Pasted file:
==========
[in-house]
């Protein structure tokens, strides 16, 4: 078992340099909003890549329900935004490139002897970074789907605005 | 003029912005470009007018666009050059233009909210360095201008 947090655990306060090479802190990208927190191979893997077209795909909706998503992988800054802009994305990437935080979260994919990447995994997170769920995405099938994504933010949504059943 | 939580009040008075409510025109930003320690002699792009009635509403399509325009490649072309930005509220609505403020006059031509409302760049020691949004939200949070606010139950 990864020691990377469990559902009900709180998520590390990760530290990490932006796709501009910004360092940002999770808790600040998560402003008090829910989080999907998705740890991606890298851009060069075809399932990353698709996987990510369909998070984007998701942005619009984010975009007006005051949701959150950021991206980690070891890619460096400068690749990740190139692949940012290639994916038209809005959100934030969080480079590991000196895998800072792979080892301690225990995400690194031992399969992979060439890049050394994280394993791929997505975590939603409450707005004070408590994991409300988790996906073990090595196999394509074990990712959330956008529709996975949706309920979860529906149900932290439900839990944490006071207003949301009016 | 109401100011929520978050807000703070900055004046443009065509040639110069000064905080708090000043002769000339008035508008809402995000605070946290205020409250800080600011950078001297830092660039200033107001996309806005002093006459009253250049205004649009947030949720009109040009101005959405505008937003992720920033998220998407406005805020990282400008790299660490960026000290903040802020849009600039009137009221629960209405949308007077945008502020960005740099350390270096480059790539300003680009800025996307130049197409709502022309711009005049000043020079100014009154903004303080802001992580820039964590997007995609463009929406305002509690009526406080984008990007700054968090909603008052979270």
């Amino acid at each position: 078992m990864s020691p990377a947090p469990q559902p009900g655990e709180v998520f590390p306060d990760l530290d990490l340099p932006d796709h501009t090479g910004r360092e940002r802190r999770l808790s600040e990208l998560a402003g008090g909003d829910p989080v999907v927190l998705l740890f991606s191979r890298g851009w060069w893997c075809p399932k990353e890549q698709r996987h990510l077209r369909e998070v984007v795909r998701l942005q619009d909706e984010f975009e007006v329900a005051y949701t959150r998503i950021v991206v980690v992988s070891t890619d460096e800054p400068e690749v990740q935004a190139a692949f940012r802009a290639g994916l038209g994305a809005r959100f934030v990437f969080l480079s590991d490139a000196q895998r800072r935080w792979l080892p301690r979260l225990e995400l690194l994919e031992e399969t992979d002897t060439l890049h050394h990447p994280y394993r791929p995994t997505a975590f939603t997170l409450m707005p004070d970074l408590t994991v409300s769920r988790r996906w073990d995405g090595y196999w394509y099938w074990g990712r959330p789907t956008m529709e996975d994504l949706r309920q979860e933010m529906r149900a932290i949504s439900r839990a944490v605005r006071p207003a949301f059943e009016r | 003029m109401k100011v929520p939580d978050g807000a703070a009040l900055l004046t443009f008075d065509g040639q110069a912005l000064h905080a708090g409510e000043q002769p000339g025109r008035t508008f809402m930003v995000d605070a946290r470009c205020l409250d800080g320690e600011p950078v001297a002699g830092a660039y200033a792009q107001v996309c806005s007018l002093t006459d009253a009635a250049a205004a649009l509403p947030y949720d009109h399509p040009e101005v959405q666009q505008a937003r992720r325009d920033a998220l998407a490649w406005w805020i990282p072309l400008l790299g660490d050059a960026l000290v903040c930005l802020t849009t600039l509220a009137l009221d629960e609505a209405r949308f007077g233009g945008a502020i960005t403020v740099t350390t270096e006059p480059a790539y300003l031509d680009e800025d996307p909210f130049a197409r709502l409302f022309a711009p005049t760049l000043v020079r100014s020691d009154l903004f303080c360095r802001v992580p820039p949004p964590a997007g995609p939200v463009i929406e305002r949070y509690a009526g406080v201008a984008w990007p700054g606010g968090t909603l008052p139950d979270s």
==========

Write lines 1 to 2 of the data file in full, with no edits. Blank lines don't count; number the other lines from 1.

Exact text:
[in-house]
């Protein structure tokens, strides 16, 4: 078992340099909003890549329900935004490139002897970074789907605005 | 003029912005470009007018666009050059233009909210360095201008 947090655990306060090479802190990208927190191979893997077209795909909706998503992988800054802009994305990437935080979260994919990447995994997170769920995405099938994504933010949504059943 | 939580009040008075409510025109930003320690002699792009009635509403399509325009490649072309930005509220609505403020006059031509409302760049020691949004939200949070606010139950 990864020691990377469990559902009900709180998520590390990760530290990490932006796709501009910004360092940002999770808790600040998560402003008090829910989080999907998705740890991606890298851009060069075809399932990353698709996987990510369909998070984007998701942005619009984010975009007006005051949701959150950021991206980690070891890619460096400068690749990740190139692949940012290639994916038209809005959100934030969080480079590991000196895998800072792979080892301690225990995400690194031992399969992979060439890049050394994280394993791929997505975590939603409450707005004070408590994991409300988790996906073990090595196999394509074990990712959330956008529709996975949706309920979860529906149900932290439900839990944490006071207003949301009016 | 109401100011929520978050807000703070900055004046443009065509040639110069000064905080708090000043002769000339008035508008809402995000605070946290205020409250800080600011950078001297830092660039200033107001996309806005002093006459009253250049205004649009947030949720009109040009101005959405505008937003992720920033998220998407406005805020990282400008790299660490960026000290903040802020849009600039009137009221629960209405949308007077945008502020960005740099350390270096480059790539300003680009800025996307130049197409709502022309711009005049000043020079100014009154903004303080802001992580820039964590997007995609463009929406305002509690009526406080984008990007700054968090909603008052979270």